So we’ve covered the action elements, now let’s look at the RPG parts. I mentioned that you learn new abilities every five levels, but that’s not the only thing gaining levels is good for. Every time you level up you also gain enhancement points that can be used on your Alliance Enhancement board to increase your characters’ stats. Acquiring tiles on the AE board also costs money, which is gained via defeating enemies and smashing crates and furniture throughout the game’s levels. The bonuses from purchased tiles apply to all of your heroes, regardless of level or usage.
In addition to strengthening your team via the enhancement board, you can also (eventually) equip your characters with a special substance called ISO-8. You can eventually unlock up to four slots on each of your characters to equip different ISO-8 shards, which can significantly boost the effectiveness of your heroes. Personally, I always loaded whoever was my main at the time with the best stuff to make things easier on myself. I also switched mains every five minutes because, again, Marvel fanboy. Oh, and eventually you gain the ability to upgrade your ISO-8 fragments. You can get ISO-8 materials the same way you get money, but you can also break down unwanted ISO-8 fragments for spare materials.
The main campaign isn’t super long by, say, regular RPG standards, but for a brawler it’s an eternity; somewhere around ten hours for the main campaign. Replayability can be an issue at that playtime, but that’s where the Infinity Rifts come in. Rifts open up a series of challenges to complete, each with three levels of rewards. In addition to the regular rewards, when you complete a level of a challenge you get a star. Every few stars you can unlock a new costume for one of your heroes, which to me is almost worth more than the ability and material-based rewards. I’m a fan; I want to see all the classic costumes they’re willing to cram into this game! *Ahem* Anyway, the Infinity Rifts are a cool way to extend the life of the game aside from the upcoming DLC packs, which I am also really looking forward to. The challenges are pretty dang intense, too, so three-starring them will take a while.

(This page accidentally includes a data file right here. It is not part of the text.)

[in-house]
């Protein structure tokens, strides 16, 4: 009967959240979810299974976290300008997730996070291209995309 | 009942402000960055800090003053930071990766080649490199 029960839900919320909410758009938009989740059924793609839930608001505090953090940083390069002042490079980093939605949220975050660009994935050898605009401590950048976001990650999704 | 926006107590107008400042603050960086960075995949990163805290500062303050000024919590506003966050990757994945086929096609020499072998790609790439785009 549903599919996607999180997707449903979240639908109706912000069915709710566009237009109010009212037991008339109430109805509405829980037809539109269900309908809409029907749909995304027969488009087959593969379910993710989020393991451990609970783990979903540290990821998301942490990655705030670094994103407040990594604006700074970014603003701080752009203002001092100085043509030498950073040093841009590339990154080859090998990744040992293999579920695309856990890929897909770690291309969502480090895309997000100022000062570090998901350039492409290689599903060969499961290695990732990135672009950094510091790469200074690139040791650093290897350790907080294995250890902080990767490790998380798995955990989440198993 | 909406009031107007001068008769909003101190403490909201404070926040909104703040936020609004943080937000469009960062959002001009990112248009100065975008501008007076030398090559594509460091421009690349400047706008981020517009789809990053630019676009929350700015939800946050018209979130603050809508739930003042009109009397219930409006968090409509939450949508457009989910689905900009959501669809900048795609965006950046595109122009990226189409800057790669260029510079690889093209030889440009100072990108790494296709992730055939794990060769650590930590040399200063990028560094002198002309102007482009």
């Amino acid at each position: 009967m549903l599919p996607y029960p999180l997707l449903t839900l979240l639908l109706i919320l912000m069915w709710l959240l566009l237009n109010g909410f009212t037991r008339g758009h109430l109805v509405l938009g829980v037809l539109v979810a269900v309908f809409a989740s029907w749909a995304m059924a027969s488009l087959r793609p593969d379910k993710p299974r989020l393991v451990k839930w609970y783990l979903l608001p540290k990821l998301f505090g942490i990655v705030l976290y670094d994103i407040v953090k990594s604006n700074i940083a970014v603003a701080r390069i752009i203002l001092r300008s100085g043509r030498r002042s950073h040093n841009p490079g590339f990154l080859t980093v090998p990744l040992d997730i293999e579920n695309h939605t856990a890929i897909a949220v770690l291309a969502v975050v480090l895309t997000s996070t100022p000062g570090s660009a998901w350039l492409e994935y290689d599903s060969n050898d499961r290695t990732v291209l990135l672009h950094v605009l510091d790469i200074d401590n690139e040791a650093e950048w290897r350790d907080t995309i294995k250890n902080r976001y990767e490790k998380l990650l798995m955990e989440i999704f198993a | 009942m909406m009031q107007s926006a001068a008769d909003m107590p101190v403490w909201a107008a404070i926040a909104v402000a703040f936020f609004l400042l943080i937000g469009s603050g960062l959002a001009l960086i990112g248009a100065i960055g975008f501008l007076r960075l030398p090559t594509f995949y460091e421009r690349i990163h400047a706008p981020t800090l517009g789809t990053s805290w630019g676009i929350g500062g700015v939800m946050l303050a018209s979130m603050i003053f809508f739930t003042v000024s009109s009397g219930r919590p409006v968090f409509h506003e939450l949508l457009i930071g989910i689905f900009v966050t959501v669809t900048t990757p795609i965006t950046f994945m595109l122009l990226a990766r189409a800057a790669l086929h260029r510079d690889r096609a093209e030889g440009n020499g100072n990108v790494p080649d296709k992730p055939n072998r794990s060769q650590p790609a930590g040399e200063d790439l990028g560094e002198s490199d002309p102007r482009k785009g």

Jumping Off the Page
Probably Marvel Ultimate Alliance 3’s greatest asset is its graphical design. While the graphics aren’t completely state-of-the-art, they do create a vibrant, engaging world that matches the one that my favorite comic artists created on the comic page. As I mentioned in the opening, the heroes and villains of the Marvel Universe are lovingly crafted to resemble their comic counterparts, which is a huge plus for me personally. While I have nothing against the cinematic designs, I just generally prefer the more stylized nature of the comic designs.
The audio design is, obviously, not inspired by the comics as much. I mean, they’re comics… there’s no sound. The music is fine, for what it is; it’s intrepid, intense, and adventurous, which is exactly what you’d want from a comic-based adventure. More important than that, however, is that the game is fully voice-acted. Animation lovers will recognize the immortal Fred Tatasciore, the irreplaceable Nolan North and the surly growl of Steve Blum headlining in many roles, among others. The voice talent in the game is top-of-the-line, which is borne out by their performances. I may have grown up watching the ’92 X-Men cartoon, but ever since Wolverine and the X-Men, Blum has been the only Wolverine for me. And that’s really all that matters, isn’t it? That I personally am satisfied with Wolverine’s voice actor? I thought so.
Assemble Your Team
You can of course play the whole game co-op if you’d like, too, which is great. I played the previous MUA games and the even previous-er X-Men Legends series with a good group of friends; hopefully I can replicate that experience with this game. The game supports split screen, online, and local co-op options, so you can really play with anyone, anywhere. It seems like it’s the best way to tackle the hardest challenges the game has to offer. I touched on it earlier, and I’ll repeat it again here: your AI companions are kind of stupid. They have no problem running directly into enemy attacks, and they don’t seem to understand what the targets on the ground that appear before area attacks mean so they don’t dodge, either.
On To The Next Issue
I love the Marvel Universe. I love their characters in the comics I’ve read for over twenty years, the movies and TV shows I’ve watched along the way, and the video games I’ve played. Well, most of them – we don’t need to talk about the Elektra movie. For the last few years, if you really wanted an expansive roster of characters in your Marvel games, you pretty much had to go mobile or pick up the Marvel Lego games – which, actually, are a lot of fun so that’s not the worst thing in the world. But the Lego games are pretty simplistic, whereas Marvel Ultimate Alliance 3 is a Marvel action game that scratches the itch for a game with an expansive roster of Marvel characters with robust, fast-paced action. It’s got some issues, sure, but nothing’s perfect. If you’re looking to put together a four-hero dream roster and lay the smack-down on some villains, though, Marvel Ultimate Alliance 3 is the way to go.
Buy Marvel Ultimate Alliance 3 from the Nintendo eShop here.
Buy Marvel Ultimate Alliance 3 from the Amazon here.